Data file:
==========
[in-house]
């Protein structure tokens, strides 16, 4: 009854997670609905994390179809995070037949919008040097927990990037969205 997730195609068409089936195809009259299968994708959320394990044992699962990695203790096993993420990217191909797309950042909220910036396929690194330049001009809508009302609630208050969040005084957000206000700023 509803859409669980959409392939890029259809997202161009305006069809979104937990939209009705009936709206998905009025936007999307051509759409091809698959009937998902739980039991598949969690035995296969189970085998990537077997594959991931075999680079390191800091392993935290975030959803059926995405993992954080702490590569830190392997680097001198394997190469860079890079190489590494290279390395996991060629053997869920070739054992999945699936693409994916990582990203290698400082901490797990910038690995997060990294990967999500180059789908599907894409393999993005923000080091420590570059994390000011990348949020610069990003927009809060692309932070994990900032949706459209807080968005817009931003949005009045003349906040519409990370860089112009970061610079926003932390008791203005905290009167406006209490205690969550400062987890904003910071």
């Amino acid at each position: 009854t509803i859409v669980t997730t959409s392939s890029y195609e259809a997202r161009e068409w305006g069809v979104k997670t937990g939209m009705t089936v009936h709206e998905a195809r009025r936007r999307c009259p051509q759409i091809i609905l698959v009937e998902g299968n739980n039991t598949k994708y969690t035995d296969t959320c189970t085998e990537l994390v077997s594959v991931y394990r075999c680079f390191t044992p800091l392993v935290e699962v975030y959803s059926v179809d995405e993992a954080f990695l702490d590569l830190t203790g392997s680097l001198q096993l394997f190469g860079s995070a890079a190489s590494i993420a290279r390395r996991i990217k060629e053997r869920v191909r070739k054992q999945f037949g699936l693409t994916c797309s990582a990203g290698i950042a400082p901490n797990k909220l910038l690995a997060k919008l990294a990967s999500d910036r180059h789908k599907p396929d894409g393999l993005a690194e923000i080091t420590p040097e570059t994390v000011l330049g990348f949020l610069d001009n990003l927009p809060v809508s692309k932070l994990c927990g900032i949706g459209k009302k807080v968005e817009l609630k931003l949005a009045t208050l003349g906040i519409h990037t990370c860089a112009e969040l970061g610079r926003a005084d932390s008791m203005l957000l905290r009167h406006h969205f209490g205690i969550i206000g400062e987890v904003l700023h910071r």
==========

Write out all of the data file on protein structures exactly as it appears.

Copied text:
[in-house]
């Protein structure tokens, strides 16, 4: 009854997670609905994390179809995070037949919008040097927990990037969205 997730195609068409089936195809009259299968994708959320394990044992699962990695203790096993993420990217191909797309950042909220910036396929690194330049001009809508009302609630208050969040005084957000206000700023 509803859409669980959409392939890029259809997202161009305006069809979104937990939209009705009936709206998905009025936007999307051509759409091809698959009937998902739980039991598949969690035995296969189970085998990537077997594959991931075999680079390191800091392993935290975030959803059926995405993992954080702490590569830190392997680097001198394997190469860079890079190489590494290279390395996991060629053997869920070739054992999945699936693409994916990582990203290698400082901490797990910038690995997060990294990967999500180059789908599907894409393999993005923000080091420590570059994390000011990348949020610069990003927009809060692309932070994990900032949706459209807080968005817009931003949005009045003349906040519409990370860089112009970061610079926003932390008791203005905290009167406006209490205690969550400062987890904003910071």
């Amino acid at each position: 009854t509803i859409v669980t997730t959409s392939s890029y195609e259809a997202r161009e068409w305006g069809v979104k997670t937990g939209m009705t089936v009936h709206e998905a195809r009025r936007r999307c009259p051509q759409i091809i609905l698959v009937e998902g299968n739980n039991t598949k994708y969690t035995d296969t959320c189970t085998e990537l994390v077997s594959v991931y394990r075999c680079f390191t044992p800091l392993v935290e699962v975030y959803s059926v179809d995405e993992a954080f990695l702490d590569l830190t203790g392997s680097l001198q096993l394997f190469g860079s995070a890079a190489s590494i993420a290279r390395r996991i990217k060629e053997r869920v191909r070739k054992q999945f037949g699936l693409t994916c797309s990582a990203g290698i950042a400082p901490n797990k909220l910038l690995a997060k919008l990294a990967s999500d910036r180059h789908k599907p396929d894409g393999l993005a690194e923000i080091t420590p040097e570059t994390v000011l330049g990348f949020l610069d001009n990003l927009p809060v809508s692309k932070l994990c927990g900032i949706g459209k009302k807080v968005e817009l609630k931003l949005a009045t208050l003349g906040i519409h990037t990370c860089a112009e969040l970061g610079r926003a005084d932390s008791m203005l957000l905290r009167h406006h969205f209490g205690i969550i206000g400062e987890v904003l700023h910071r």